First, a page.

Mysterious distant planet 'disappearing before our eyes'

CoRoT-7b is so close to its parent star – and so hot – that scientists think it could be the remnant of an evaporated ‘hot Jupiter.’

By , Staff writer

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    This image provided by the European Southern Observatory in September shows an artist's rendition of the first rocky extrasolar planet called CoRoT-7b. According to scientists, the planet is so close to it's sun that its surface temperature is more than 3,600 degrees Fahrenheit, too toasty to sustain life. It circles its star in just 20 hours, zipping around at 466,000 mph. By comparison, Mercury, the planet nearest our sun, completes its solar orbit in 88 days.
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Astronomers appear to have caught an exoplanet – a planet orbiting another star – in the middle of a cosmic vanishing act.

The planet, tagged CoRoT-7b, first hit the headlines last September when a team of astronomers confirmed the orb as the smallest exoplanet yet found. Its diameter is roughly 1.7 times that of Earth. Based on its size and mass, its density is similar to Earth's, indicating that it is a rocky Earth-like orb.

But it wasn’t always this small. Scientists estimate that CoRoT-7b initially tipped the cosmic scales at 100 times more mass than Earth and orbited the star at a distance of about 2.3 million miles.

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New findings suggest its proximity to its sun gives it a molten-hot surface temperature that is causing the planet to slowly vaporize.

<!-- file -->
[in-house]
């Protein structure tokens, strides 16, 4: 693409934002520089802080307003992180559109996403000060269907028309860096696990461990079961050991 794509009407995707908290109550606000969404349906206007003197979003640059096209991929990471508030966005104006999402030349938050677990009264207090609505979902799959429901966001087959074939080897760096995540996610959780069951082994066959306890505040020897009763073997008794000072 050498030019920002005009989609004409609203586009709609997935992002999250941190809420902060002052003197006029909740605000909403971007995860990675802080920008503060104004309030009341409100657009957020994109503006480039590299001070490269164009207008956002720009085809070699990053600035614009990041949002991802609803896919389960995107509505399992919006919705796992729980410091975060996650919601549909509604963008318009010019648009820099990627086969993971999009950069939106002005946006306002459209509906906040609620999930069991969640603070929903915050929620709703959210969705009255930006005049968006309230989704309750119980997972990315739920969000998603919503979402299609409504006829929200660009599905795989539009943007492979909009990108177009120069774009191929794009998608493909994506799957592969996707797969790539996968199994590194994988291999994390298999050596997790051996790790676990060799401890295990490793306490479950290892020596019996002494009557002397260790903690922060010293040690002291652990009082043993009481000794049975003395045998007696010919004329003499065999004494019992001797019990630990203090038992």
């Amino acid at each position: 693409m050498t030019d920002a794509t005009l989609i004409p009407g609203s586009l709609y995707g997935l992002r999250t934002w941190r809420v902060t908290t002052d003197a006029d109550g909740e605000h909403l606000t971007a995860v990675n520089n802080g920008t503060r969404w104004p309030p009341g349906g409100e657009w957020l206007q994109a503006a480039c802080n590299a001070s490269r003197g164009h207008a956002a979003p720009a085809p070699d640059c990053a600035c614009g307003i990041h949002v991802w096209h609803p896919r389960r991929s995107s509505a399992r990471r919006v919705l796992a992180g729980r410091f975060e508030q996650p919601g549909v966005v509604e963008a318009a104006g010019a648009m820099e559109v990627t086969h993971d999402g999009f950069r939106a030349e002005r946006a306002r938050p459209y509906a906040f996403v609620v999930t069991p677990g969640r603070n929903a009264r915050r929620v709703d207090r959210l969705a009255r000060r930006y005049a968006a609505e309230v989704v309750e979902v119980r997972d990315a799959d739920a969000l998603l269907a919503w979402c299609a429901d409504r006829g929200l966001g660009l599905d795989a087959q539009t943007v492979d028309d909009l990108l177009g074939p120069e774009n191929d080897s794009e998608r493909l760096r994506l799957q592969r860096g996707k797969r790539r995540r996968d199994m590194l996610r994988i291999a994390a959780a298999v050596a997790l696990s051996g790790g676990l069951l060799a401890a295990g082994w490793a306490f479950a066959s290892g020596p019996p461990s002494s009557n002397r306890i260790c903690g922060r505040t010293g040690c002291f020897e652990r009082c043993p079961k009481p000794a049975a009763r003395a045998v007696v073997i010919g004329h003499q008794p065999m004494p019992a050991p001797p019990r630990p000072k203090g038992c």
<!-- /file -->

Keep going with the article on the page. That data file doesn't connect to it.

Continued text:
If the astronomers’ calculations are correct, the planet could be the first of a new class of planets, which astronomers have dubbed “evaporated remnant cores.”

CoRoT-7b orbits so close to its parent star – some 1.6 million miles away, compared with 93 million miles for Earth – that its "year" lasts 20.4 Earth hours. That gives it a surface temperature of some 3,600 degrees Fahrenheit on the daylit half. Such searing temperatures translate into a roiling surface of molten rock.

Many of the expolanets found at similar or somewhat larger distances from their suns have been so-called hot Jupiters – slowly roasting gas-giant planets. Having a rocky, Earth-sized planet in a similar orbit raises the question: Could CoRoT-7b be the remains of a vaporized hot Jupiter?

Several previous studies suggested that hot Jupiters underwent a fiery demise. A team led by Brian Jackson, a post-doctoral fellow at NASA's Goddard Spaceflight Institute in Greenbelt, Md., took a close look at CoRoT-7b and concluded that such a process is underway there, too.

In this case, it would be a vaporized hot Saturn, based on the team’s estimates of its initial mass. Its gas vaporized and vanished as it migrated closer to its sun, leaving a rocky core with a lava surface that will ultimately boil away.

Another, more prosaic, answer could be that CoRoT-7b was always rocky, just more massive in the past. Either way "this planet is disappearing before our eyes," Dr. Jackson said in a statement.

He and his colleagues reached their conclusion after running simulations of planet formation on the distant solar system – backwards.

Essentially, as the star toasted the original planet, the planet lost mass. As that happened, the planet's gravitational tug on the star changed in ways that altered the ocean-like tides on the star. Those tidal changes in turn pulled the planet ever closer. But the closer the planet got, the more mass it lost, and the slower this "tidal migration" process changed its orbit.

Jackson shared the team's results this week during a briefing at the American Astronomical Society's winter meeting in Washington.

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